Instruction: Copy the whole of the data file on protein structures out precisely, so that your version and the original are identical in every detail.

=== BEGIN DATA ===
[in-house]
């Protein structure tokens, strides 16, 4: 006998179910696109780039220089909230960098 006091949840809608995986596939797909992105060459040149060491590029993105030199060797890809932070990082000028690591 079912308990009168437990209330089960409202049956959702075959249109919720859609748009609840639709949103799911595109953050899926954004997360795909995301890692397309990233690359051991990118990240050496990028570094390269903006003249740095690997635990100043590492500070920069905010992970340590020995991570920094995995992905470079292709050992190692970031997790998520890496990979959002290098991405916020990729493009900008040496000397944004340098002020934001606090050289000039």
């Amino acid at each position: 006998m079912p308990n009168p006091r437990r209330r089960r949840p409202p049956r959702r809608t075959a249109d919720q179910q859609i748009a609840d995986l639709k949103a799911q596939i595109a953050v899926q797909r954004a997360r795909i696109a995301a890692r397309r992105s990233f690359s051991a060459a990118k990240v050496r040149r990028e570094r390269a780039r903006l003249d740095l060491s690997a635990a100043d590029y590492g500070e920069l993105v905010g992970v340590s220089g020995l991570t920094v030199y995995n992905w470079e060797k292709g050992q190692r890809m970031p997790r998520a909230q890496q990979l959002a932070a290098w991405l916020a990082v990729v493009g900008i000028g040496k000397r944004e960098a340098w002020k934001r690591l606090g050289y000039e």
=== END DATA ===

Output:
[in-house]
């Protein structure tokens, strides 16, 4: 006998179910696109780039220089909230960098 006091949840809608995986596939797909992105060459040149060491590029993105030199060797890809932070990082000028690591 079912308990009168437990209330089960409202049956959702075959249109919720859609748009609840639709949103799911595109953050899926954004997360795909995301890692397309990233690359051991990118990240050496990028570094390269903006003249740095690997635990100043590492500070920069905010992970340590020995991570920094995995992905470079292709050992190692970031997790998520890496990979959002290098991405916020990729493009900008040496000397944004340098002020934001606090050289000039």
């Amino acid at each position: 006998m079912p308990n009168p006091r437990r209330r089960r949840p409202p049956r959702r809608t075959a249109d919720q179910q859609i748009a609840d995986l639709k949103a799911q596939i595109a953050v899926q797909r954004a997360r795909i696109a995301a890692r397309r992105s990233f690359s051991a060459a990118k990240v050496r040149r990028e570094r390269a780039r903006l003249d740095l060491s690997a635990a100043d590029y590492g500070e920069l993105v905010g992970v340590s220089g020995l991570t920094v030199y995995n992905w470079e060797k292709g050992q190692r890809m970031p997790r998520a909230q890496q990979l959002a932070a290098w991405l916020a990082v990729v493009g900008i000028g040496k000397r944004e960098a340098w002020k934001r690591l606090g050289y000039e």